after I get the engine back under the hood.
My final accomplishment for Day 3was to get the exhaust
manifolds sandblasted & painted. They look a lot better now that all the
rust is gone.
Day 4 was a bit of short day because I got a later start then
normal. I started the day off by giving the engine a quick once over with some
brake cleaner & a little elbow grease. The engine may not look spotless but
it definitely looks a lot better without all that dirt & oil all over it.
That will also make it easier to diagnose any leaks that may occur after I get
the engine running again. Because this engine has been sitting for quite a few
years, I also poured a little oil into the top of the pistons to hopefully get
the piston rings lubed up again. I finished my engine work by installing the
clean looking exhaust manifolds. Now this engine is almost ready to go back in
the truck after I run the new fuel lines.
In order to determine where the new fuel lines will be
installed, I needed to make a decision on the placement of the fuel tank.
Originally I planned on putting it under the bed behind the rear axle but after
taking a few measurements I decided against it. To make it fit I’d either have
to chop down the fuel tank from the donor Lincoln Town Car too much (leaving me
a 12 gallon tank) or have a custom tank built (which is out of my budget).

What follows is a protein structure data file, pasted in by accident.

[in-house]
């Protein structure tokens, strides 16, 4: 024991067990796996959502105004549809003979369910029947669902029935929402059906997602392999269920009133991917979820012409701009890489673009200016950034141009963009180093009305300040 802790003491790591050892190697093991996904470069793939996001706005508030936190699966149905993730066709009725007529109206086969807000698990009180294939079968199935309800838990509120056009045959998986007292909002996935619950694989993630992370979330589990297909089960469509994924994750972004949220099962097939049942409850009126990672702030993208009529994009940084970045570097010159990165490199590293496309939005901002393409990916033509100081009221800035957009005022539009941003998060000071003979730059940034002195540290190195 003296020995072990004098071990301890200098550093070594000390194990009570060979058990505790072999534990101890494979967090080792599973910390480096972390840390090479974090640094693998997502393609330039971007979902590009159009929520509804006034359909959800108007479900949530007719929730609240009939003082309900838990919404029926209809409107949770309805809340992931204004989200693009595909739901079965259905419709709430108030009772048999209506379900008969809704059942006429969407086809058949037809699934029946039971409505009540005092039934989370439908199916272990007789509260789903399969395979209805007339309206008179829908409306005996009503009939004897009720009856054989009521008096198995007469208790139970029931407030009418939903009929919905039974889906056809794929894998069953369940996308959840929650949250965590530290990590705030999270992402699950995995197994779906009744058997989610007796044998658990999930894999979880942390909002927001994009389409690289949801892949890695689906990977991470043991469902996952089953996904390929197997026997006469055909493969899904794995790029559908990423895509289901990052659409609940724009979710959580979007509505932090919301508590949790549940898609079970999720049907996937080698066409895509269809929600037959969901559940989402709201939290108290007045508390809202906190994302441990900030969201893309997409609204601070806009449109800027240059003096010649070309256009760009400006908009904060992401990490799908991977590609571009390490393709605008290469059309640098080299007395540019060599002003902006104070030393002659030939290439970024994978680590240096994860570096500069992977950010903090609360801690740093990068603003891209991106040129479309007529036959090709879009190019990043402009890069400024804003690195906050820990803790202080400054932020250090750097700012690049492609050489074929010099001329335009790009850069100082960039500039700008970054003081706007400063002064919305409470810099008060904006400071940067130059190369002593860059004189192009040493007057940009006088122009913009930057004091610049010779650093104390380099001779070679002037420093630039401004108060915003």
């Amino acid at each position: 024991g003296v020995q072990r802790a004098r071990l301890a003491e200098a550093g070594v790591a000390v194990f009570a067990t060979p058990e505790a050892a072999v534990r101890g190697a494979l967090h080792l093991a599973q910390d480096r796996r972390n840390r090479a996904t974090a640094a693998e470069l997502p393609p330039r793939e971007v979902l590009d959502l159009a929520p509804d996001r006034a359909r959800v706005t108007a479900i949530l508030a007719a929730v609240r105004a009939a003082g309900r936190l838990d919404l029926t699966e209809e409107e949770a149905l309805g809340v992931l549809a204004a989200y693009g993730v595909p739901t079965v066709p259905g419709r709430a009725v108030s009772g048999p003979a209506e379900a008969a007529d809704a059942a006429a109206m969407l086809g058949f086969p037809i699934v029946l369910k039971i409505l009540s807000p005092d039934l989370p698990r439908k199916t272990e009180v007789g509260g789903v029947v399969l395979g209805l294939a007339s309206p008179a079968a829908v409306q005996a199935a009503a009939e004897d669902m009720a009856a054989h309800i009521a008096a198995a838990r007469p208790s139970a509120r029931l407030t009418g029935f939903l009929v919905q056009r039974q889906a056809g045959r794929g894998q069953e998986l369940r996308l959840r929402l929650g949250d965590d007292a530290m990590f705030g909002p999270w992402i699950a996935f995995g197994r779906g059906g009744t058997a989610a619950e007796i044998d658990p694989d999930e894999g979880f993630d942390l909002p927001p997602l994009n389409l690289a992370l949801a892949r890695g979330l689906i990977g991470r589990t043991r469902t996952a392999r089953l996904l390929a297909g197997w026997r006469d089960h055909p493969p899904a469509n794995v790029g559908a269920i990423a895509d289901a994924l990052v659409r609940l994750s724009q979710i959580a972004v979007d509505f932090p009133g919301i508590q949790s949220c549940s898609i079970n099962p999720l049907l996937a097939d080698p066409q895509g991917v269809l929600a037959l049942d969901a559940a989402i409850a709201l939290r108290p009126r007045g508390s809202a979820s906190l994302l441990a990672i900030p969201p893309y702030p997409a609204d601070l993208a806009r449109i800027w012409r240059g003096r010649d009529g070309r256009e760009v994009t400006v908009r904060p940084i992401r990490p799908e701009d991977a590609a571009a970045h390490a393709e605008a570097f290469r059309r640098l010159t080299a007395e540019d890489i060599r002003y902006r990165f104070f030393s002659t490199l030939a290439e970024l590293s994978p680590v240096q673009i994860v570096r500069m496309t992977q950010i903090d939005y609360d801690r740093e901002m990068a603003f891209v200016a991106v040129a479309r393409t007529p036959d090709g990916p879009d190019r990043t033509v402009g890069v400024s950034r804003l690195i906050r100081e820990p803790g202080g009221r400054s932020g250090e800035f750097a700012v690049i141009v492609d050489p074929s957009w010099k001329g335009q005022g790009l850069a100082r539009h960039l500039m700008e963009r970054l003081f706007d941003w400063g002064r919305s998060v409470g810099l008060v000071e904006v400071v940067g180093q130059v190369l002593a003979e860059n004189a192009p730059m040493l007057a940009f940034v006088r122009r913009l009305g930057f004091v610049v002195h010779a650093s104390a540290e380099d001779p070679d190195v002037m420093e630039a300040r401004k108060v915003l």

Since neither of those options was ideal, I decided to adopt the strategy of
the previous owner & mount it in the bed. The solution I’ve come up with to
hide the tank is to find an old truck bed toolbox & cut the bottom out of
it so I can mount it over the tank. Now I just need to get a new fuel pump so I
can determine how far away from the cab to mount the tank while still leaving
room for the fuel lines. Because this is a LWB F-100, I should still have
enough room to load up my dirt bike while still being able to close the
My final goal for the day was to begin fabricating the
custom mounts for the radiator. I took a few measurements & determined that
I needed to notch the front clip support braces to make room for the radiator.
I also used a scrap bed frame to start building a bracket to mount the lower
portion of the radiator.
While I’m still a long way away from having this truck back
on the road, I’ve definitely been able to make some real progress this week
while on vacation. I’m hoping I can get the rest of the radiator mounts
fabricated & installed before I go back to work. Since tomorrow is the day
we’re celebrating Thanksgiving (because our friends went to the Cowboys game
today) & this weekend I have to install the wood flooring in our office (a
promise I made to the wife when I bought my truck) I don’t think I’ll be able
to get back to the shop to work on the truck until Sunday night. This is definitely
going to be a long project but I’ve made some real significant progress in the
first week of my build.